Be cautious anytime anyone offers anything that is “free,” because you’ll often be required to pay for it after the fact. If someone approaches you and tries to put something on your body, refuse firmly and give anything they did put on you back to them immediately.
Credit card-skimming scams
No matter who you are or where you go, there’s a chance someone could use a card skimmer to steal your credit card information.
Card skimming comes in many forms. Some scammers use a skimmer attached to an ATM or gas pump. Sometimes restaurant workers may skim your card when you pay the bill. You may even have your card skimmed with a handheld device.
Credit cards have come a long way over the years in terms of payment security, and pretty much every credit card out there will have fraud protection. That doesn’t mean credit card fraud isn’t still a major concern.
When you’re using your card at an ATM or at the pump, pay attention to the card reader. Does it stick out farther than normal? Is the card reader loose?
Some gas stations put a seal over the card reader panel so you know it hasn’t been tampered with, so check that as well. If anyone makes an excuse to be close to you (which is already a bit of a red flag because of COVID-19 and social distancing measures), they may be trying to steal your card details with a handheld wireless device.
Credit card skimmers can also use near-field communication and radio-frequency identification devices to steal your credit card information.
While it’s not nearly as common as people using skimmers on ATMs or other card readers, it can still happen. Contactless credit cards and EMV chip cards are not immune, either — cards still come with a magnetic stripe that RFID readers can grab information from and NFC devices can read your contactless card.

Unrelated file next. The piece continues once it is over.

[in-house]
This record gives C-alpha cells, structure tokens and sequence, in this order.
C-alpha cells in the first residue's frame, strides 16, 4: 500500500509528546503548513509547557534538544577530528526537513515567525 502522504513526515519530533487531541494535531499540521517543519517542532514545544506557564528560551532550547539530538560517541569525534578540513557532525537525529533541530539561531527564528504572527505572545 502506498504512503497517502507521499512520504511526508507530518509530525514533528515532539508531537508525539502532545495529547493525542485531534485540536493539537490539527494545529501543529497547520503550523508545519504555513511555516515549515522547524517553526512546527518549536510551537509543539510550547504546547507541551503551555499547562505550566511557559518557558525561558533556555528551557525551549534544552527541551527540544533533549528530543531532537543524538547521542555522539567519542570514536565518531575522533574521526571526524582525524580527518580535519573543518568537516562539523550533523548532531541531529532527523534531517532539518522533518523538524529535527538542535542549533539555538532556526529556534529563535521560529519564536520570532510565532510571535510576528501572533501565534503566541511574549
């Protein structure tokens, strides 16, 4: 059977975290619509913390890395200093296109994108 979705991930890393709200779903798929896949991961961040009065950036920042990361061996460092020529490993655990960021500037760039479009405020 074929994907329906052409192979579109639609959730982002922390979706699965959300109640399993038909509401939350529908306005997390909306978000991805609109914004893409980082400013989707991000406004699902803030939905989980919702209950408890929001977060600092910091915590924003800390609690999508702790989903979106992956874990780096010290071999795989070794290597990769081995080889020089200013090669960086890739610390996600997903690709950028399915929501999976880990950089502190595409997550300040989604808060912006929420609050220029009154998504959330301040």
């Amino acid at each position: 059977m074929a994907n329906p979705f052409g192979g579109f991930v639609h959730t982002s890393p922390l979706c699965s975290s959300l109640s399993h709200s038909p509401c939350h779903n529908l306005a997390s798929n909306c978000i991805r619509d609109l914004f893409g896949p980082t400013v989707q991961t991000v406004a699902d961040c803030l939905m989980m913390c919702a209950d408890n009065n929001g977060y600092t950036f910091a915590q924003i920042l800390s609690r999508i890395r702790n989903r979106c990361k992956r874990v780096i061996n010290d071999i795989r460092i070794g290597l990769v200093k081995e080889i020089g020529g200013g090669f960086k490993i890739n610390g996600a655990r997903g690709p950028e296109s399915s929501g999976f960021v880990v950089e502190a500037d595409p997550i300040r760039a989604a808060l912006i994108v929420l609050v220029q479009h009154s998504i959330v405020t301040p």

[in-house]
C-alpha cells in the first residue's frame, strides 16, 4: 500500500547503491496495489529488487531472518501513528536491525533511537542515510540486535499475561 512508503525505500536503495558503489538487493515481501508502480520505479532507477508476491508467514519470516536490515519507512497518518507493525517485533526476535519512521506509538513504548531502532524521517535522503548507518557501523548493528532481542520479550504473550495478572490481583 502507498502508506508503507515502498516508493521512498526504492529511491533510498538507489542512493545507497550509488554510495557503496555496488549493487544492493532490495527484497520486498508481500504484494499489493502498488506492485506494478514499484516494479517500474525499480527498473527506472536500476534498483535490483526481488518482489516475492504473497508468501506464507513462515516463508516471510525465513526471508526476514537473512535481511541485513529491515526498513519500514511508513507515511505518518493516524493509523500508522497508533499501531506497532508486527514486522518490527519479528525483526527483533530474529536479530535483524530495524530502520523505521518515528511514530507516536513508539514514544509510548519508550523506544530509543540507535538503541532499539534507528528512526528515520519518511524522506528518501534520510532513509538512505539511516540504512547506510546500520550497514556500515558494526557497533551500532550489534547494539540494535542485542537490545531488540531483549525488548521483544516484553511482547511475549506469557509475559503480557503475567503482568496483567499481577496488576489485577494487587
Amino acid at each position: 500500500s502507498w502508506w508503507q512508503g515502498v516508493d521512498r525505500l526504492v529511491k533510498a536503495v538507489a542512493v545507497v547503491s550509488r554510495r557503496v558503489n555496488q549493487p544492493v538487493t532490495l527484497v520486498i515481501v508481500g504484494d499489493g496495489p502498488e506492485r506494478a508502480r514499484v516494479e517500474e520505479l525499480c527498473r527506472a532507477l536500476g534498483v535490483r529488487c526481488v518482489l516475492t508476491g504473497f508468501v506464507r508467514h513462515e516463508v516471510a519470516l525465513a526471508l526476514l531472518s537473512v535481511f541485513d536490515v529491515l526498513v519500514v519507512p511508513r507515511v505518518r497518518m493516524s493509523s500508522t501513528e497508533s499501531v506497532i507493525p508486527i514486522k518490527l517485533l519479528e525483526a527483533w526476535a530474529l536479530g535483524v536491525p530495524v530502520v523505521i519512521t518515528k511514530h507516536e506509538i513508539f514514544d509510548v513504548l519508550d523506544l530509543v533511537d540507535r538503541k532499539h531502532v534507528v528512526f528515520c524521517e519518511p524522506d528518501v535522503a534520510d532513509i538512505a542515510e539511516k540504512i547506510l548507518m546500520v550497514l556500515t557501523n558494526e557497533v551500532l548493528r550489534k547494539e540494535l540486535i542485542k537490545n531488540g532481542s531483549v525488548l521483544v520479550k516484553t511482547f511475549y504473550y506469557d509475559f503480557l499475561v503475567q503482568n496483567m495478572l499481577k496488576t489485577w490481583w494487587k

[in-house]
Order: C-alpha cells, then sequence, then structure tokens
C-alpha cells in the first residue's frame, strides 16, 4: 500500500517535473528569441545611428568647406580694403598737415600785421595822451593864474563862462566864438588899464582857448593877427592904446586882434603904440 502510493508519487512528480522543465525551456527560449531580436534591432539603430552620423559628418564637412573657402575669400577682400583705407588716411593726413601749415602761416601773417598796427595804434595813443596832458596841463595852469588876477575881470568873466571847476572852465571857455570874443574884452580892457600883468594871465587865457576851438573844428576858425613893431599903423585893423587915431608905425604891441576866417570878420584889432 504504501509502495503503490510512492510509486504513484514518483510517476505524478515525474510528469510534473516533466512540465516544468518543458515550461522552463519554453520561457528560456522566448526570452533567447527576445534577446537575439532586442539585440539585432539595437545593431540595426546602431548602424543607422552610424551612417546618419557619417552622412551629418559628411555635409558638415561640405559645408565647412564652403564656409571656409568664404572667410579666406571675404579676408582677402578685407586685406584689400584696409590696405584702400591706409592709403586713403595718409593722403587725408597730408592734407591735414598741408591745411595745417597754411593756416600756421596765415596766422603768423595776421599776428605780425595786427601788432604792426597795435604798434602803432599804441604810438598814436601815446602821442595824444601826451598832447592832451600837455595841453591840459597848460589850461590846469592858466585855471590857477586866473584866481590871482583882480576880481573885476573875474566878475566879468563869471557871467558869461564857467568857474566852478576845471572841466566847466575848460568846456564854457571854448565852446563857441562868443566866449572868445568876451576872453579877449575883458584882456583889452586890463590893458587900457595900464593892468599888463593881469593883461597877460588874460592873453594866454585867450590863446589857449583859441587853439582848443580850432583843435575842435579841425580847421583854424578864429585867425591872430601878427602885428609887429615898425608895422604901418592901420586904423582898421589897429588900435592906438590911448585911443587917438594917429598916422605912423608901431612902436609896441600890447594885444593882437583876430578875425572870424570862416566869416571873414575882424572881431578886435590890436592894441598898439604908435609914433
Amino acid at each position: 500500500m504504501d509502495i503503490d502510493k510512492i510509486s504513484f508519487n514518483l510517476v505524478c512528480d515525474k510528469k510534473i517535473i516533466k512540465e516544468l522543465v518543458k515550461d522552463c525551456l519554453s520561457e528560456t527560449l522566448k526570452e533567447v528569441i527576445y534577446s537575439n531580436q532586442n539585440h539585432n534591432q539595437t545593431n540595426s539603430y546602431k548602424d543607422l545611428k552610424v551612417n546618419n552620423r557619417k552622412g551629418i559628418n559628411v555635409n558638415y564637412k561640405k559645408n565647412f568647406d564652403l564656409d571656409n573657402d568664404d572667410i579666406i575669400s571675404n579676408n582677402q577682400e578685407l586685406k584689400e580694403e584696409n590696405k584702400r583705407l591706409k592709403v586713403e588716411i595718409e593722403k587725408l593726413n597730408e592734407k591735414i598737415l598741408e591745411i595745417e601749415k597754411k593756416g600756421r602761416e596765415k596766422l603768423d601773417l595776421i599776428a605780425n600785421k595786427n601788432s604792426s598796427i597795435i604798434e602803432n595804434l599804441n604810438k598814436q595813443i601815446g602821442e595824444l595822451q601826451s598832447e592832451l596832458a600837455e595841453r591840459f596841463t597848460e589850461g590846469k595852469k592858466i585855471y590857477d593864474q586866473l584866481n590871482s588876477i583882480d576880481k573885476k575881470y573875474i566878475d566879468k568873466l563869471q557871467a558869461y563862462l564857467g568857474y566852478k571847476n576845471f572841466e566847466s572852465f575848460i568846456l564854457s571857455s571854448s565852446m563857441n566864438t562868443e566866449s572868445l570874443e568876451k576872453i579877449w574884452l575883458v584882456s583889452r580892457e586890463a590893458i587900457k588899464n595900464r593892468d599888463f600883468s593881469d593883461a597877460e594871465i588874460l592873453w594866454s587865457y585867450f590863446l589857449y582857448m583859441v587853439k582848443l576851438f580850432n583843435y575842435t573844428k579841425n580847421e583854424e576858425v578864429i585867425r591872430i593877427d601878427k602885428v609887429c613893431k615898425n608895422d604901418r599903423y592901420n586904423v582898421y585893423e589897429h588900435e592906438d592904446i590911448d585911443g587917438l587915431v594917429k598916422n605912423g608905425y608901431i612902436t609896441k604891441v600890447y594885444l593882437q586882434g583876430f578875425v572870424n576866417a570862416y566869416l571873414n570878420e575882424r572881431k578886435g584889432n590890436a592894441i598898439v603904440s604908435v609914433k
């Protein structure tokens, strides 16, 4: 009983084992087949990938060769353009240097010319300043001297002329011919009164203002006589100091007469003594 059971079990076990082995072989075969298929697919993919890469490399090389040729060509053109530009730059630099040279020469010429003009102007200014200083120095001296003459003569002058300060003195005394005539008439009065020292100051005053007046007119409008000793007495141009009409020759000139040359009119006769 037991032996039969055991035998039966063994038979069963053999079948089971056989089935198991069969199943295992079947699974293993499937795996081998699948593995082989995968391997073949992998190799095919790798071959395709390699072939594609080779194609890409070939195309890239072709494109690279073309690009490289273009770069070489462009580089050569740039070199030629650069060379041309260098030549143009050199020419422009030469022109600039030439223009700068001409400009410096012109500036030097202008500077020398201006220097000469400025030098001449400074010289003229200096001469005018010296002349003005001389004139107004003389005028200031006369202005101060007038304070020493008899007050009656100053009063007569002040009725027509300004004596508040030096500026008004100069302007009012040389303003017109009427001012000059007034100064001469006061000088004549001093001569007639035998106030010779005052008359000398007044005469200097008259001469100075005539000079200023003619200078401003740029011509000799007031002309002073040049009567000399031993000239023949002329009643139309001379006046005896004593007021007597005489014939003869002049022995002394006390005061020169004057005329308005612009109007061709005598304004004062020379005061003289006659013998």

Of course, chip and contactless cards both have built-in safety nets that make it harder for scammers to actually use your credit card details once they have them. That doesn’t make it impossible, though.
The best thing you can do is monitor your accounts for suspicious activity and make sure you keep your wallet in a secure place (your back pocket does not qualify) while you travel. If you want to go all-out against contactless scanners, you can buy an RFID-blocking wallet, but there is debate in the payments security space over whether they are a worthwhile purchase.
When I travel, I make sure to log in to my bank apps (never on public Wi-Fi, though) once per day to make sure no unauthorised charges have popped up. If you do notice suspicious activity on your account, many issuers allow you to request a freeze on your account via the app or online.
Public Wi-Fi network scams
Free Wi-Fi networks can be a godsend when you are travelling — especially if you don’t have a roaming data package for your phone.